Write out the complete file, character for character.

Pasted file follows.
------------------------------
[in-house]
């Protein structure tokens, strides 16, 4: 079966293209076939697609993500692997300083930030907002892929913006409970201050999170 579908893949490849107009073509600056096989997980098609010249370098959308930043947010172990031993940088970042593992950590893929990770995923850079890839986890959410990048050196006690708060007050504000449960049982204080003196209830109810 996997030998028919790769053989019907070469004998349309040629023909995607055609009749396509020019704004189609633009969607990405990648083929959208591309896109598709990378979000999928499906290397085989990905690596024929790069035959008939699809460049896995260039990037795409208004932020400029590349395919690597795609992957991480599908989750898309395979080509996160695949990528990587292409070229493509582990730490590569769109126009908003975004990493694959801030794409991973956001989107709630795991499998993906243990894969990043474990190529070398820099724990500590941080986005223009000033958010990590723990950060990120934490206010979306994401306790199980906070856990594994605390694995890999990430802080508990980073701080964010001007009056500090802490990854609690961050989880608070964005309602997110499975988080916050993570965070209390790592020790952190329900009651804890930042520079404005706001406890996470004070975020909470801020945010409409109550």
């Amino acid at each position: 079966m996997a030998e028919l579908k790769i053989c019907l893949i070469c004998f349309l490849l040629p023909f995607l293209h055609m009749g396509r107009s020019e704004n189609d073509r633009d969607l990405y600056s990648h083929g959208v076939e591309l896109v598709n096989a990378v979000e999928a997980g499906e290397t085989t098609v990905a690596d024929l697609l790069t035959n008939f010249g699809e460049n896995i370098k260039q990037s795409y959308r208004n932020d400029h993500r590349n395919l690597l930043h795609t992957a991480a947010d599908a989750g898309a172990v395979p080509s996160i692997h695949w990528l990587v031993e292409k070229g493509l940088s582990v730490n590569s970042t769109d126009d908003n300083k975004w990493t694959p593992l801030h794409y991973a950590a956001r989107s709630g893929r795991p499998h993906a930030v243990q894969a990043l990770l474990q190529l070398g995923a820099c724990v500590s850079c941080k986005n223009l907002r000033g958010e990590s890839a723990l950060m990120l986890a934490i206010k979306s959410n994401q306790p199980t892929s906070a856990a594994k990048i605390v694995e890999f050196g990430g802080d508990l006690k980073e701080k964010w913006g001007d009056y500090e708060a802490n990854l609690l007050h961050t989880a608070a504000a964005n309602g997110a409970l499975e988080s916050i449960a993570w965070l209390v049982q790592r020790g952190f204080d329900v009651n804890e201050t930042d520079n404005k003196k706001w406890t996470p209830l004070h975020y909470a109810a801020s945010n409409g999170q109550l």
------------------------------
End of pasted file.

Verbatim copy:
[in-house]
């Protein structure tokens, strides 16, 4: 079966293209076939697609993500692997300083930030907002892929913006409970201050999170 579908893949490849107009073509600056096989997980098609010249370098959308930043947010172990031993940088970042593992950590893929990770995923850079890839986890959410990048050196006690708060007050504000449960049982204080003196209830109810 996997030998028919790769053989019907070469004998349309040629023909995607055609009749396509020019704004189609633009969607990405990648083929959208591309896109598709990378979000999928499906290397085989990905690596024929790069035959008939699809460049896995260039990037795409208004932020400029590349395919690597795609992957991480599908989750898309395979080509996160695949990528990587292409070229493509582990730490590569769109126009908003975004990493694959801030794409991973956001989107709630795991499998993906243990894969990043474990190529070398820099724990500590941080986005223009000033958010990590723990950060990120934490206010979306994401306790199980906070856990594994605390694995890999990430802080508990980073701080964010001007009056500090802490990854609690961050989880608070964005309602997110499975988080916050993570965070209390790592020790952190329900009651804890930042520079404005706001406890996470004070975020909470801020945010409409109550």
């Amino acid at each position: 079966m996997a030998e028919l579908k790769i053989c019907l893949i070469c004998f349309l490849l040629p023909f995607l293209h055609m009749g396509r107009s020019e704004n189609d073509r633009d969607l990405y600056s990648h083929g959208v076939e591309l896109v598709n096989a990378v979000e999928a997980g499906e290397t085989t098609v990905a690596d024929l697609l790069t035959n008939f010249g699809e460049n896995i370098k260039q990037s795409y959308r208004n932020d400029h993500r590349n395919l690597l930043h795609t992957a991480a947010d599908a989750g898309a172990v395979p080509s996160i692997h695949w990528l990587v031993e292409k070229g493509l940088s582990v730490n590569s970042t769109d126009d908003n300083k975004w990493t694959p593992l801030h794409y991973a950590a956001r989107s709630g893929r795991p499998h993906a930030v243990q894969a990043l990770l474990q190529l070398g995923a820099c724990v500590s850079c941080k986005n223009l907002r000033g958010e990590s890839a723990l950060m990120l986890a934490i206010k979306s959410n994401q306790p199980t892929s906070a856990a594994k990048i605390v694995e890999f050196g990430g802080d508990l006690k980073e701080k964010w913006g001007d009056y500090e708060a802490n990854l609690l007050h961050t989880a608070a504000a964005n309602g997110a409970l499975e988080s916050i449960a993570w965070l209390v049982q790592r020790g952190f204080d329900v009651n804890e201050t930042d520079n404005k003196k706001w406890t996470p209830l004070h975020y909470a109810a801020s945010n409409g999170q109550l």